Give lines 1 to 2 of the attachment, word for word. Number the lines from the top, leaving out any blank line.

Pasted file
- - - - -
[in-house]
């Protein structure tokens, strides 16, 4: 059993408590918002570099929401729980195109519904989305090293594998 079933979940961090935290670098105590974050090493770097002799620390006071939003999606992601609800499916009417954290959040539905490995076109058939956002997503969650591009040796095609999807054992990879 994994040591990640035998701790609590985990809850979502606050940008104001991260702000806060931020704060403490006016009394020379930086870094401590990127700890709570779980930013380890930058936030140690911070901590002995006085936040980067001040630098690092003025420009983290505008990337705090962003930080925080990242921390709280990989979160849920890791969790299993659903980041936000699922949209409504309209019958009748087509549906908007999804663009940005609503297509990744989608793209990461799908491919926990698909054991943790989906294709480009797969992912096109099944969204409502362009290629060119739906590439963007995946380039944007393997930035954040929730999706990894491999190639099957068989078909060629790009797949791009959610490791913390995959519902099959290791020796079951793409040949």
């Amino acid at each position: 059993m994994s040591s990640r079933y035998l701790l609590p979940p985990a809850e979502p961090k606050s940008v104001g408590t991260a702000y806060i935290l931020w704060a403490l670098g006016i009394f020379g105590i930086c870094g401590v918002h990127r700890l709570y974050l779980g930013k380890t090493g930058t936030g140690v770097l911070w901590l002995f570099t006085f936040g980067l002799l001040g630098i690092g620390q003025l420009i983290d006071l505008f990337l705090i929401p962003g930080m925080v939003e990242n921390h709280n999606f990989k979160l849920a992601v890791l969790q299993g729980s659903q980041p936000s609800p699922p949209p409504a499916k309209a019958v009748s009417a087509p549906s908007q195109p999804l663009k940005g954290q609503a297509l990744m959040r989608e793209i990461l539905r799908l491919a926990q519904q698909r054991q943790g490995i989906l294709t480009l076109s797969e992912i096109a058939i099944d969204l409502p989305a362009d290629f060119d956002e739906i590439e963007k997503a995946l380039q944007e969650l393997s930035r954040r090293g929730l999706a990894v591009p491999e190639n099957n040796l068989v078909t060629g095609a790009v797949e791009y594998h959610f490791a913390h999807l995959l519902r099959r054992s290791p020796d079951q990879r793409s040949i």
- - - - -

[in-house]
């Protein structure tokens, strides 16, 4: 059993408590918002570099929401729980195109519904989305090293594998 079933979940961090935290670098105590974050090493770097002799620390006071939003999606992601609800499916009417954290959040539905490995076109058939956002997503969650591009040796095609999807054992990879 994994040591990640035998701790609590985990809850979502606050940008104001991260702000806060931020704060403490006016009394020379930086870094401590990127700890709570779980930013380890930058936030140690911070901590002995006085936040980067001040630098690092003025420009983290505008990337705090962003930080925080990242921390709280990989979160849920890791969790299993659903980041936000699922949209409504309209019958009748087509549906908007999804663009940005609503297509990744989608793209990461799908491919926990698909054991943790989906294709480009797969992912096109099944969204409502362009290629060119739906590439963007995946380039944007393997930035954040929730999706990894491999190639099957068989078909060629790009797949791009959610490791913390995959519902099959290791020796079951793409040949």